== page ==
He shared how he witnessed his younger brother, Joshua, and his mother being taken from their ghetto apartment by the Nazis, herded onto a train, and then being transported to the gas chambers, which led to their ultimate deaths. He and his brother Bob were the only ones in the family to survive. Enduring this life experience offered my dad a unique perspective on the rest of his life.
I was blessed to have grandparents who were survivors of two world wars, and who were able to share their stories and life perspectives with me-in journals and during dinner conversations. Now that I’m a grandparent myself, I feel that it’s turn to carry the torch of perspective and hope by sharing my own stories with the younger generations.
Parents and grandparents play many roles in their children’s lives, but one of the most important is instilling them with a sense of hope and perspective, which is about honoring the present, appreciating the past, and planning for the future. It’s also a way to be grateful for our blessings, both personally and spiritually.
The fear of death is huge; and when faced with war, illness, or a pandemic, death is often the inevitable outcome, but living with hope can save us. After receiving my first cancer diagnosis, my oncologist looked me in the eyes and said, “If this doesn’t rivet you, nothing will,” and he was so very right. Having cancer shed a new light on my life, in the sense that it encouraged me to slow down, be mindful, and appreciate the smaller things.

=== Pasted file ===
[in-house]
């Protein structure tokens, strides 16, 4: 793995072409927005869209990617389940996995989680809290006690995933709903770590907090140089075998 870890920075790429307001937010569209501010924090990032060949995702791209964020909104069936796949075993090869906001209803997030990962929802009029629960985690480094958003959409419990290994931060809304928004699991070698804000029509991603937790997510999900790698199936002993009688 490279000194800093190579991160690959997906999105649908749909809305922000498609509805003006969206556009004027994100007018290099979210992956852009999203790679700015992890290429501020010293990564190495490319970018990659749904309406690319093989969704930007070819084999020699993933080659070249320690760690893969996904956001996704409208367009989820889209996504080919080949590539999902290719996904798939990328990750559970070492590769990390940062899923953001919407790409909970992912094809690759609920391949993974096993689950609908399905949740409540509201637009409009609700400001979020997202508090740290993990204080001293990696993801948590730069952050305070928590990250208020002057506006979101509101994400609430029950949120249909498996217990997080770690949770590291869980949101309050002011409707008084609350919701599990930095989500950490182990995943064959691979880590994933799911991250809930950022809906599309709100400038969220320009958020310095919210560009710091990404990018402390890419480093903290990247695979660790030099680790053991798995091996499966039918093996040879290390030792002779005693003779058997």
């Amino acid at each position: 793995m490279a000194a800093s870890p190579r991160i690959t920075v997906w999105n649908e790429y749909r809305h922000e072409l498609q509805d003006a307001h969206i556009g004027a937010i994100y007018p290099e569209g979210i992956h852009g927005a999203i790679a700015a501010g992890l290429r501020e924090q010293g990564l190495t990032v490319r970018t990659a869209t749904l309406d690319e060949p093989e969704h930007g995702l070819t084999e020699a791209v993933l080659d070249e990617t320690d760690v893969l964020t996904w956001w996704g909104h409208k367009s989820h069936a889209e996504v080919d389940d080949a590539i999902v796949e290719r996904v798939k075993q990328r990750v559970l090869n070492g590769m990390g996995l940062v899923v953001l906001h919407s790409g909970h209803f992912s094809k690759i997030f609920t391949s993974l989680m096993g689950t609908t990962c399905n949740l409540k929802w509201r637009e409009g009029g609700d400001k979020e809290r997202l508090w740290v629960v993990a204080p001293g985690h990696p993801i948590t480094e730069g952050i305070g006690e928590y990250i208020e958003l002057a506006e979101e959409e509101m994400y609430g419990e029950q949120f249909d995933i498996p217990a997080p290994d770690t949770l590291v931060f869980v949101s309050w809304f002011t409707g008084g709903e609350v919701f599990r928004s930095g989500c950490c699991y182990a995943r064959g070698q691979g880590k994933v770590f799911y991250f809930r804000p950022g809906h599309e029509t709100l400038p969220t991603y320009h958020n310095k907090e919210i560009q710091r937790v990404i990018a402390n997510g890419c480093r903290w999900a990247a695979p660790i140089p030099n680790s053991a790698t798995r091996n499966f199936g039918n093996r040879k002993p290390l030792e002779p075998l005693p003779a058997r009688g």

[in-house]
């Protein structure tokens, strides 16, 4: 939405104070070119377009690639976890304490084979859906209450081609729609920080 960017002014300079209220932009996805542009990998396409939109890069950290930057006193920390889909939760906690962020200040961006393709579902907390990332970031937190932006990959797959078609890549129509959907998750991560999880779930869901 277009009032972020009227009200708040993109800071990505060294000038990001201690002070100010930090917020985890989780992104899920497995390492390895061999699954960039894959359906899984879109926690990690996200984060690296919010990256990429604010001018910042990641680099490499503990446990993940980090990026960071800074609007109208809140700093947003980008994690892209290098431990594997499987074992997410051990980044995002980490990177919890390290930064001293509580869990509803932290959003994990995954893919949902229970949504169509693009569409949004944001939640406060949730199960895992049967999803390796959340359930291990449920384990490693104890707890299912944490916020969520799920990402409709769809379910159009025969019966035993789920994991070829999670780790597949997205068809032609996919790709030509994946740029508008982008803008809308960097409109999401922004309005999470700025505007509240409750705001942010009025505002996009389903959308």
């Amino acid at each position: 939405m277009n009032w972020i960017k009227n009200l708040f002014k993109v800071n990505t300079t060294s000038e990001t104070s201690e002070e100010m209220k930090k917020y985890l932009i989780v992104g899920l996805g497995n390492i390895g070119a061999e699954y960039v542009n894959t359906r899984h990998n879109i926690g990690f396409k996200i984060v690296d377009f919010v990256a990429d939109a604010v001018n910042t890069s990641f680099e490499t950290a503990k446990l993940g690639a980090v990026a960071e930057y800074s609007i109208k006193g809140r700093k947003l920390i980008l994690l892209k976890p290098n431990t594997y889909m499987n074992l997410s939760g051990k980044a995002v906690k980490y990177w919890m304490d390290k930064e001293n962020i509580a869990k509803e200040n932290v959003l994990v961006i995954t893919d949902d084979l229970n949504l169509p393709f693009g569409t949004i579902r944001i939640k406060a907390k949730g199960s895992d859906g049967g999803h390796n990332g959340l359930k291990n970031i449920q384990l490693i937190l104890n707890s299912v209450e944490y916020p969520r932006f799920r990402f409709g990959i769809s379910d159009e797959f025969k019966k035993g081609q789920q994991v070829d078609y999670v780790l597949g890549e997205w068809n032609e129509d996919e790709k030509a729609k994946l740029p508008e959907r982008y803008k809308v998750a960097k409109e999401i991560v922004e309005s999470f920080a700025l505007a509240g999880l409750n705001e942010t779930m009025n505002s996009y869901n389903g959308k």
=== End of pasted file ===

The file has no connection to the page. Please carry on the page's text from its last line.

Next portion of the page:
Now that I’ve been a writer for more than 50 years, I’ve often turned to this form of creative expression as a way of understanding certain lived experiences and healing from them. Writing about cancer was no different, except that I hoped that detailing my journey would also help others navigate theirs. Taking stock of our lived experiences through the written word can help provide a much-needed perspective.
Diana Raab, MFA, PhD, is a poet, memoirist, blogger, and award-winning author of ten books and numerous articles and poems. She blogs for Psychology Today, The Wisdom Daily, Thrive Global and many others. She frequently speaks and facilitates workshops on writing for healing transformation. Her latest creative endeavor are Conversation Cards for Meaningful Storytelling. For more information, visit dianaraab.com.
Originally published at https://www.spiritofchange.org on January 11, 2021.